First things first, take a salsa lesson. I took two salsa lessons, both times completely in Spanish. For the record, I do not speak Spanish. With enough hand gestures and watching the instructor, I finally figured it out. Next, go to an actual salsa bar. I felt decent with my salsa abilities, I knew all the different types of steps decently, and a lot of the turns are very similar to other dances I had done before so I felt fairly confident walking in.
That did not last long. We went to a local bar in the middle of Medellin and were the only Gringos there. Sure enough some guys asked me to dance and I’m sure I made a fool of myself. Some spoke English, others didn’t, but we struggled through the dance together and had a good time doing it. I watched other couples in amazement, with the desire to be that good one day. Now that I’m home, I’ve already got some salsa events lined up.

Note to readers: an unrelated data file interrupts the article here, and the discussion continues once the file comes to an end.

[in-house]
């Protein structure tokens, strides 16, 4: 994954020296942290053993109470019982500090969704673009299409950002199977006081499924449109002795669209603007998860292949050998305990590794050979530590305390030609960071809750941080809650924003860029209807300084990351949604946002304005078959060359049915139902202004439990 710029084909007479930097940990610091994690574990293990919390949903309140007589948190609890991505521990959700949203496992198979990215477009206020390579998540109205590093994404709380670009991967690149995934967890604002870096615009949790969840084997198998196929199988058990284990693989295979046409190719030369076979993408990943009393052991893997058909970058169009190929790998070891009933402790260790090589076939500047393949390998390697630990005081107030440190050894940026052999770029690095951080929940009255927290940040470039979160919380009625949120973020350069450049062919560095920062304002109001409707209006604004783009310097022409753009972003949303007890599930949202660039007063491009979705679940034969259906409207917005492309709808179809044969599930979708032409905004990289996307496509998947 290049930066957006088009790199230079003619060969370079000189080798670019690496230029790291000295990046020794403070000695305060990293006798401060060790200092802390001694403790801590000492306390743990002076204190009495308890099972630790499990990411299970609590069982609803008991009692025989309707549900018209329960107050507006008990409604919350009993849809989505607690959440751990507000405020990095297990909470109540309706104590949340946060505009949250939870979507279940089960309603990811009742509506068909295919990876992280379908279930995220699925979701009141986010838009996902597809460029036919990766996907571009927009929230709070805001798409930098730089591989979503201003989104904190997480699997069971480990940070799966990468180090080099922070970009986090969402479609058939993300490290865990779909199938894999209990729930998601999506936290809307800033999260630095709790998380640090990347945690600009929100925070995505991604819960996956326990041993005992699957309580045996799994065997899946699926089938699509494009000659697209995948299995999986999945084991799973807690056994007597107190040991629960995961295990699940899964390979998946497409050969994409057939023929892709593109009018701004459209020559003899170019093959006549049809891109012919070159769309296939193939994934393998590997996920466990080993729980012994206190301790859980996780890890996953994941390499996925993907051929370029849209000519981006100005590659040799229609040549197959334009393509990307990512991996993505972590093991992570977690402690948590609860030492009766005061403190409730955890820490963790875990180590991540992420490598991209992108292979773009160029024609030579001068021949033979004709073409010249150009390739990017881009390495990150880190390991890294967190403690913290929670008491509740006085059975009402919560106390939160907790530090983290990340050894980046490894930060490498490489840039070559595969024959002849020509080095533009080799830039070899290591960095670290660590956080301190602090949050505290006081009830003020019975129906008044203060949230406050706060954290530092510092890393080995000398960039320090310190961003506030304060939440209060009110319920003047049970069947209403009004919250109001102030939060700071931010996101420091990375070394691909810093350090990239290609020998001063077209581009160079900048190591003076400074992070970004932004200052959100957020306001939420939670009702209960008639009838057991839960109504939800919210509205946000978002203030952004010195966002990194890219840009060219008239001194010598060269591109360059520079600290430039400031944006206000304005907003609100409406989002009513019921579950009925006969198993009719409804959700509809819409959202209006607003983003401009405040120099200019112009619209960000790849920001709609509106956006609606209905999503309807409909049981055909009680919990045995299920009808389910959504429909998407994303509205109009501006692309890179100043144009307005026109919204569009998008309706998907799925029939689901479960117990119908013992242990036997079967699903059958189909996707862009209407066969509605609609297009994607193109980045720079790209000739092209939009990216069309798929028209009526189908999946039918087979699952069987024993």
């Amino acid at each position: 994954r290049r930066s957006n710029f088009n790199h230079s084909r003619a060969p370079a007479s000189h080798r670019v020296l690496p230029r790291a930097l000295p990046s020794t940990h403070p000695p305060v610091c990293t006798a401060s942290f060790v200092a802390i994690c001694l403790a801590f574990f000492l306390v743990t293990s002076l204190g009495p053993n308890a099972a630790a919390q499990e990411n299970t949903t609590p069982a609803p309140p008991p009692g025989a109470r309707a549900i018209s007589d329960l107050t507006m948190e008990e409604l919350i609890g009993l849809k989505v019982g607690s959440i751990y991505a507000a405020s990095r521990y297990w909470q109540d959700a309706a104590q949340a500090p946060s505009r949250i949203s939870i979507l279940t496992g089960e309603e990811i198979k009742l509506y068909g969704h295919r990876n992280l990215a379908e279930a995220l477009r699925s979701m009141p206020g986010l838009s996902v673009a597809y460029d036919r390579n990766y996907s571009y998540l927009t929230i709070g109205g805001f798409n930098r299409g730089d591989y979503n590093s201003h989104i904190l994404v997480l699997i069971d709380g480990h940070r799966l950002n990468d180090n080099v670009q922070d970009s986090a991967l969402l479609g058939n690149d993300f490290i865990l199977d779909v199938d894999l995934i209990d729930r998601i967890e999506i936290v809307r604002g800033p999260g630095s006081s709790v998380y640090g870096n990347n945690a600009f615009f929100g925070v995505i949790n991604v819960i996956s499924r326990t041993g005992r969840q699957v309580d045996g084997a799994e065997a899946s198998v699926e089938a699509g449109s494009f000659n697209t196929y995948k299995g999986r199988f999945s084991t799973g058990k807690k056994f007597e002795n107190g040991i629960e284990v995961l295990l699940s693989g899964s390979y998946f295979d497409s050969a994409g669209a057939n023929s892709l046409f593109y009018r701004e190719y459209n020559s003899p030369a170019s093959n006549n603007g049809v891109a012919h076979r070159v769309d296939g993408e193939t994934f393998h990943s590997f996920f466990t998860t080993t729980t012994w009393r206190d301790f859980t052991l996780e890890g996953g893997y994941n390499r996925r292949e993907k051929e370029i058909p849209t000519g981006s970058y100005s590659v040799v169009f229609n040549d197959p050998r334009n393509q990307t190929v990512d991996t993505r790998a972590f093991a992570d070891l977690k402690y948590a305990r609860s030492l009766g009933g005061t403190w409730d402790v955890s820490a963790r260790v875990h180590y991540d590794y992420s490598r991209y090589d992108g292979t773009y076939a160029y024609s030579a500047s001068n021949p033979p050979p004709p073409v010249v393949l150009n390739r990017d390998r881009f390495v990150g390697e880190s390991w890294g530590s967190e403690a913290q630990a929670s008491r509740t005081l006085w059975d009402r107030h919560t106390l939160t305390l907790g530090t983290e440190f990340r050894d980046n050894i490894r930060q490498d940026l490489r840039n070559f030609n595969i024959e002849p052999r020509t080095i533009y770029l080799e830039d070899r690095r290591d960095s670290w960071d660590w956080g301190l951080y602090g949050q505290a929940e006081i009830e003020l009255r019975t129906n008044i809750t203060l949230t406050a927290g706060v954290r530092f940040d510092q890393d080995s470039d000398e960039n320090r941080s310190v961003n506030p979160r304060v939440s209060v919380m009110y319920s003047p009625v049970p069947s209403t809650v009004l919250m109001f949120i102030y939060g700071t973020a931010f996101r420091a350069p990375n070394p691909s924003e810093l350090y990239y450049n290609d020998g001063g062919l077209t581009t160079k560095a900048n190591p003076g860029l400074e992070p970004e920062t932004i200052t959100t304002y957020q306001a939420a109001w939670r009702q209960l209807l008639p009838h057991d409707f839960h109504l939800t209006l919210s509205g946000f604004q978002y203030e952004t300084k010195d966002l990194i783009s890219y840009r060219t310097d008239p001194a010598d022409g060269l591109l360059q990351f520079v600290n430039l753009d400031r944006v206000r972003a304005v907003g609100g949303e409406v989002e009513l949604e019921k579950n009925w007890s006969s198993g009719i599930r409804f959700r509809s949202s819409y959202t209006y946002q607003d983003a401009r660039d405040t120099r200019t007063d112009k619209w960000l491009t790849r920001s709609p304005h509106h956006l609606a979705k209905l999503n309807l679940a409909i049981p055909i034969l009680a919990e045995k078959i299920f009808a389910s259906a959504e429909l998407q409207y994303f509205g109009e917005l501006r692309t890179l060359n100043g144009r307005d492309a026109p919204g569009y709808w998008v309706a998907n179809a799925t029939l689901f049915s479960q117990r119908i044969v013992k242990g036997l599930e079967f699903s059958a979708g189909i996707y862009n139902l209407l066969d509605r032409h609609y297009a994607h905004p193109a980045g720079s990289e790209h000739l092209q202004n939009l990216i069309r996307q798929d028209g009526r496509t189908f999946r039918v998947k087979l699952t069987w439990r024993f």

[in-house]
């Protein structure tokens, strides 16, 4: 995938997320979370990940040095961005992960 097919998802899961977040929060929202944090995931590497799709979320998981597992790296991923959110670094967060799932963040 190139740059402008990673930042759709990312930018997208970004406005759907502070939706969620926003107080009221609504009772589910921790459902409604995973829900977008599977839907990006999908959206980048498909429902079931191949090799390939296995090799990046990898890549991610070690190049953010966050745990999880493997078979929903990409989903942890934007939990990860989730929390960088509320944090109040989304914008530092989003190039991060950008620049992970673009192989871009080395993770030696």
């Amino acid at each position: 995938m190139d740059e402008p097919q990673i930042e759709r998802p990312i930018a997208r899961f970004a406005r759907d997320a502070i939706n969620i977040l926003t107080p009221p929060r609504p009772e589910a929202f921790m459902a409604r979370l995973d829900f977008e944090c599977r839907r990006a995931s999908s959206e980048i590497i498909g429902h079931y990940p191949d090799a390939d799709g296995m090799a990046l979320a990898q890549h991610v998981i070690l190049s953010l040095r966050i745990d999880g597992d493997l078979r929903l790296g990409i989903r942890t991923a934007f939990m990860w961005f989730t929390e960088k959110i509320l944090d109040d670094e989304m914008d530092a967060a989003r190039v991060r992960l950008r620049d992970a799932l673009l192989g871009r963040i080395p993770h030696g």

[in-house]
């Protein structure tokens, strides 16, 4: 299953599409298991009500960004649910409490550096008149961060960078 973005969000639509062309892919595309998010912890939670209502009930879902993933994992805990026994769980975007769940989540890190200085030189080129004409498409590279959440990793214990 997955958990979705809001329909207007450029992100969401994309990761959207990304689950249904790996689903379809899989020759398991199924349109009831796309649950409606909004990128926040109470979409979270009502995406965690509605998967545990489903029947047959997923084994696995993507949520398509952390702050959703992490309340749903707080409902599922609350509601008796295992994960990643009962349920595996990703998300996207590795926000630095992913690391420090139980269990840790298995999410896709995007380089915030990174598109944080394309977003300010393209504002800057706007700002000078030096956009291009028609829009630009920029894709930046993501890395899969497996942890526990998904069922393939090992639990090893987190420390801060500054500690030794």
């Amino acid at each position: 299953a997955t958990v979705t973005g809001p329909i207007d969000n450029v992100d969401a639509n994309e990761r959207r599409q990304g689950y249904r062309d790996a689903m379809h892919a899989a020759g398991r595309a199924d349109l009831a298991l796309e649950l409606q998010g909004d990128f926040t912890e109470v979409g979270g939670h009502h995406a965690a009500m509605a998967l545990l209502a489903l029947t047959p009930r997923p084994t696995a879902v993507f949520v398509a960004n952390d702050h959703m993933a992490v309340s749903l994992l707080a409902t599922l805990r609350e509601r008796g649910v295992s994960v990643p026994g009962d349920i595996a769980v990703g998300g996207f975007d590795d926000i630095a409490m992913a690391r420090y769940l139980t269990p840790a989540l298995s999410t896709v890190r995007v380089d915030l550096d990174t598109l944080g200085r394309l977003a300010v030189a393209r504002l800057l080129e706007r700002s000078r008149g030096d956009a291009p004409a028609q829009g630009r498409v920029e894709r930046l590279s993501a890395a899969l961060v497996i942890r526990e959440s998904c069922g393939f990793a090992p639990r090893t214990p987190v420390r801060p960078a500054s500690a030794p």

Ask yourself this, if you go to South America and don’t attend a Futbol game, did you really go to South America? Yeah, I didn’t think so. I made sure to cross this one off the list.
It took us forever to figure out how to buy tickets and even once we did, we had no clue how to tell what seats were supposed to be good. We showed up to the game and quickly found out the far end of the stadium was the where we wanted to be - packed with green and white jerseys (the colors of the Medellin team), flags waving every which way, banners with the different Medellin neighborhoods written on them for people to take pride in where they lived, and chanting, all the chanting. I never could figure out what they were saying, but there was never a silent or even slightly quiet moment from that part of the stadium. It was cheer after cheer, chant after chant and it almost killed me not being in the middle of it. The home team ended up winning the game 3-2, but honestly, I barely watched the game. I was way too busy watching the fans.